You can walk into any workplace and know pretty quickly how good its team morale is — especially after a few days off for some public holidays.
How often does a charismatic leader stride into a room, spray sparkly ideals and directions and have everyone dazed in some kind of afterglow? Rarely!
Often those in charge are blamed for lacklustre, self-serving office environments. Despite lip service paid to ‘flat management’, people still take their cue from their leaders.
Yours might be an individualist ethos whereby you take cues only from yourself. You may be someone with awesome mantras that propel you from bed every morning, and the KPIs you established and shared with your manager keep you supercharged.
You may well be relentlessly cheerful, despite colleagues’ grumbles and an atmosphere that stifles the best intentions. If this is the case, you need to be a leader! At the very least don’t hold back on sharing the good vibe, because some teams can develop a great culture despite a disappointing leader.
Reality check: verbal protein power and impressive presentations have their place. But if you want to truly elevate team morale, there’s some grunt work that needs doing.
Not everyone is a born leader, but there are fundamental ways to ensure your team is at its best all the time.
Inspire with meaningful goals
Here’s an example:
A sales team manager was well-known for her weekly sticky bun morning teas and “rev ’em up team, exciting times ahead!” monologues. The staff stood well away, clutching styrofoam beverages, chiming in half-heartedly. Why? Because much of what the manager said was vague. She looked like foreman material, but could never be pinned down on targets, let alone the plans for the team’s future. Her team was badly under-resourced and not happy, a point raised many times by the more vocal among them — like a tennis ball served across a net, only to never be returned.
The best way to approach this is to clearly know the corporate goals and the goals of your own team. From this, everyone’s jobs should clearly relate to the important goals and outcomes of the business and team. When the goals are meaningful and values are aligned, the team is inspired and this ongoing discussion keeps the group energised.
Support all team members
Managers need to put in serious time speaking with each and every team member, in a place where they can speak freely. They need to listen and respond with solutions that can realistically be implemented. Often that is all staff want and need. Some of them have good ideas, but without the support they may not raise them because managers are too busy or glaze over in seconds.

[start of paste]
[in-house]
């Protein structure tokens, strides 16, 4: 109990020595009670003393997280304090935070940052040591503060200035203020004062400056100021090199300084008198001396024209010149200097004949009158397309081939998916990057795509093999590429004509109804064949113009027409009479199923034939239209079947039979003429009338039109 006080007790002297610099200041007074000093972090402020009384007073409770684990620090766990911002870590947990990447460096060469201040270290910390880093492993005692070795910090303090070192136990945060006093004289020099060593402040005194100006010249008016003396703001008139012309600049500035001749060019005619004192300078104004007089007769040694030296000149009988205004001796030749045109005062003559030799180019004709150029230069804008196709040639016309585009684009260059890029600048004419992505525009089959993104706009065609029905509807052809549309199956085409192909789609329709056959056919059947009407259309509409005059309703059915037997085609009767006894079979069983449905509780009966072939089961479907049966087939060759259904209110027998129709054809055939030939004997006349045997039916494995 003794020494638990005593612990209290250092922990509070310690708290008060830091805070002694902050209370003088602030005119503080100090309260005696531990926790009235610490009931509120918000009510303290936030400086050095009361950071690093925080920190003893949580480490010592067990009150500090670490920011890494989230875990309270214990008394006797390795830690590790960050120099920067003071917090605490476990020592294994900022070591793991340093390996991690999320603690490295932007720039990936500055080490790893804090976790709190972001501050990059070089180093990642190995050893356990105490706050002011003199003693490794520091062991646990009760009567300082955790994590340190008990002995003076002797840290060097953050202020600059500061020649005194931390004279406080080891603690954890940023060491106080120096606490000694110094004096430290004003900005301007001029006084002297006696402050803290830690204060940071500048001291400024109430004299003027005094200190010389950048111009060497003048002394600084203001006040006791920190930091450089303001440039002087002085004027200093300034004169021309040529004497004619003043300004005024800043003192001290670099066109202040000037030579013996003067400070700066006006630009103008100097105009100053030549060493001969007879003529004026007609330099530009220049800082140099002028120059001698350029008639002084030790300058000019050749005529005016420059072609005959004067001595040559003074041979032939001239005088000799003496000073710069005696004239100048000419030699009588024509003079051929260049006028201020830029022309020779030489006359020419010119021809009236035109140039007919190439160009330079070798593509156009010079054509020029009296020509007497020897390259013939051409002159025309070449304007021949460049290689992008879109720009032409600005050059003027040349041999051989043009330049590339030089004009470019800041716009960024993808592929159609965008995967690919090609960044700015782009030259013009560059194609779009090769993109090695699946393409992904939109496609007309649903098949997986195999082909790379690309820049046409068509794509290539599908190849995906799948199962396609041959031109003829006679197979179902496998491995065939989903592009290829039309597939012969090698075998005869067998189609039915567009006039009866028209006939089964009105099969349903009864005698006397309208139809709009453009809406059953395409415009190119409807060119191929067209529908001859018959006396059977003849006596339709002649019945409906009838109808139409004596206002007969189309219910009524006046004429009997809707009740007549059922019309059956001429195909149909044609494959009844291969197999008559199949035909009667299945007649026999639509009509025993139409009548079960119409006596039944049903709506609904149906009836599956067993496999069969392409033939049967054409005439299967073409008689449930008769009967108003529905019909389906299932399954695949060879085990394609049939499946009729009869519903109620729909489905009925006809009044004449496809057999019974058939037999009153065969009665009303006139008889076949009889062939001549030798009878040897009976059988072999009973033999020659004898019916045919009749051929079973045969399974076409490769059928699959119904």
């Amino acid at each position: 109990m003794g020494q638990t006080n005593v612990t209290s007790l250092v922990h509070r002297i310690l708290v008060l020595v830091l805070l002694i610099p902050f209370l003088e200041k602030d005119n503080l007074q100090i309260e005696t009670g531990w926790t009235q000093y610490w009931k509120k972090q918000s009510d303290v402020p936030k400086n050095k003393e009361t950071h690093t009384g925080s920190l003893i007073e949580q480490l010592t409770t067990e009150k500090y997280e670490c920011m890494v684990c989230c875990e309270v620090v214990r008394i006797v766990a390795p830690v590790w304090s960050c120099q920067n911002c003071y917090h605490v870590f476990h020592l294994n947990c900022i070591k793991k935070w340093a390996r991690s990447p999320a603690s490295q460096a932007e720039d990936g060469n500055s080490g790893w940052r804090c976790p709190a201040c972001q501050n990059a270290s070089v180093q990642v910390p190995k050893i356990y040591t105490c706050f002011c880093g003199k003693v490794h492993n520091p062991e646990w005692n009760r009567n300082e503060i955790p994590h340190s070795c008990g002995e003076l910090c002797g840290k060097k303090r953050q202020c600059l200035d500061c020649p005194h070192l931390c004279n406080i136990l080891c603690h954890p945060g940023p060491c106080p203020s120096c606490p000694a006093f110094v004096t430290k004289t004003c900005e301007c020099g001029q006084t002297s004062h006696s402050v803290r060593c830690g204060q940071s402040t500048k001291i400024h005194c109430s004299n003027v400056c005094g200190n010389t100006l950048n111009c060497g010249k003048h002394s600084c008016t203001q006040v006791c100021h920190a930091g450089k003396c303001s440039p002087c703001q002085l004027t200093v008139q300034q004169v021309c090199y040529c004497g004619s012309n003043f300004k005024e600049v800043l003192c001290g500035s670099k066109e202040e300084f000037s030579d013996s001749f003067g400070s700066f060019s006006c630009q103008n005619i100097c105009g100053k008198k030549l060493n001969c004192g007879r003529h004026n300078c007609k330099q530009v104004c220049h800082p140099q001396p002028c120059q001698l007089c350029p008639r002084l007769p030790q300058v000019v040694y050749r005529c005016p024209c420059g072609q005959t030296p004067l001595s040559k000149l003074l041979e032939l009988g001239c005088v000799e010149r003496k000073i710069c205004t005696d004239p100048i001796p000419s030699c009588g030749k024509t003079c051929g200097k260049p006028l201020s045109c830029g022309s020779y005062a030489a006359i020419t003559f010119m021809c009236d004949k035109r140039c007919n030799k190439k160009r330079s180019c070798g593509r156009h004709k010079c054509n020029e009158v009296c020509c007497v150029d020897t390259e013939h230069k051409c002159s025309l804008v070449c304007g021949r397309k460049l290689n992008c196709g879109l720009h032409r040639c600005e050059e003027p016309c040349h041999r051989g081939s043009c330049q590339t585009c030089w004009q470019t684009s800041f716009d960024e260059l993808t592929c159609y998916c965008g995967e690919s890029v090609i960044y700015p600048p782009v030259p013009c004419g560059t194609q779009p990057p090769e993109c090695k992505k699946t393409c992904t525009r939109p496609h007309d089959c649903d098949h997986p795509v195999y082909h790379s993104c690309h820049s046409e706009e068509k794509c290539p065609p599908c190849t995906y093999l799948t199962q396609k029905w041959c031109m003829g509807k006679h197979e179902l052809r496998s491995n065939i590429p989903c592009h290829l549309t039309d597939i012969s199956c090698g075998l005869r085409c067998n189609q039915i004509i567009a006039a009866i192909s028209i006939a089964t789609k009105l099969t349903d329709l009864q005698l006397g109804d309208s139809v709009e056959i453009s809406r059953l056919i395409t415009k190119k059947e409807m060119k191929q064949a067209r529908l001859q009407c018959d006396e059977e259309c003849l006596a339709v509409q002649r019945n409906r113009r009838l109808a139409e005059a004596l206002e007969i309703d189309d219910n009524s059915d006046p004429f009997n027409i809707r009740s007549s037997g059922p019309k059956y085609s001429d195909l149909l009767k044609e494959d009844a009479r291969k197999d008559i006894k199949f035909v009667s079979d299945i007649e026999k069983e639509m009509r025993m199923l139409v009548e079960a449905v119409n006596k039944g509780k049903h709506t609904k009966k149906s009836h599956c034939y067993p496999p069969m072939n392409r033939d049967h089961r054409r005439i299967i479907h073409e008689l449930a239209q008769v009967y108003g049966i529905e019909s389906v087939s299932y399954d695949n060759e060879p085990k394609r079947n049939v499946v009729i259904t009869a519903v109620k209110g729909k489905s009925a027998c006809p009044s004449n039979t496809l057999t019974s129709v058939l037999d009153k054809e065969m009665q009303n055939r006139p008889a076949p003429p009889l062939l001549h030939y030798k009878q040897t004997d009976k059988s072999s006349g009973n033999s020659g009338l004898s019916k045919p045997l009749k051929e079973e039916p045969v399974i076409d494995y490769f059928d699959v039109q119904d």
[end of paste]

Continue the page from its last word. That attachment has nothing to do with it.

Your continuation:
Support is not a one-off opportunity to say nice things when you feel sorry for someone in distress. Support may be about providing resources, about anticipating overload and sensing concerns. Go out for those coffees and walking meetings, follow up on these talks and issues, and don’t be selective with your favours. We all have our preferences when dealing with others, but it’s vital to be impartial and supportive to everyone.
Share challenges and outcomes
Much of the time, challenges are human-induced. Is it any wonder we’re seeing all those awful enthusiastic plugs for robot workers? How soon before we have robot managers? Until an Arnie is built to solve the world’s problems, office challenges need to be shared and thrashed out together. None of this passing the buck under the guise of “delegation”. It is infinitely satisfying — and team-building — when everyone’s had the opportunity to contribute to the solution of a knotty problem.
Participate in group activities
“My door is always open!” — how often do managers say that? On many occasions, the reality is the door is shut most of the time – and through the glass, the manager is seen gesticulating to someone who is always more important. If the door opens, do you get a blank stare or a chilly smile to ward off any questions or keep you from venturing in?
Don’t be selective about keeping your team informed. Jump at the chance to participate in group activities. Initiate activities yourself and support those who initiative and facilitate them. Roll up your sleeves and get involved with what’s happening. Strategy is not just for the big guns.
Praise privately and publicly
Don’t ignore contributions — encourage ideas and the time to develop them. There are sneaky types who talk up ‘ideation’ and then at the annual company love-fest take all the credit for themselves. Don’t be like the New Yorker cartoon: “I know it was your idea but it was my idea to use your idea.” If team members generate novel ways of improving workloads, let them and stakeholders know that you’re thrilled, that they will be rewarded and give the members the credit.
Just as no garden magically improves with a quick spray of fertiliser, no team can be motivated by airy phrases. Get in there and nourish, prune and cultivate your many wonderful blooms and companion plants.
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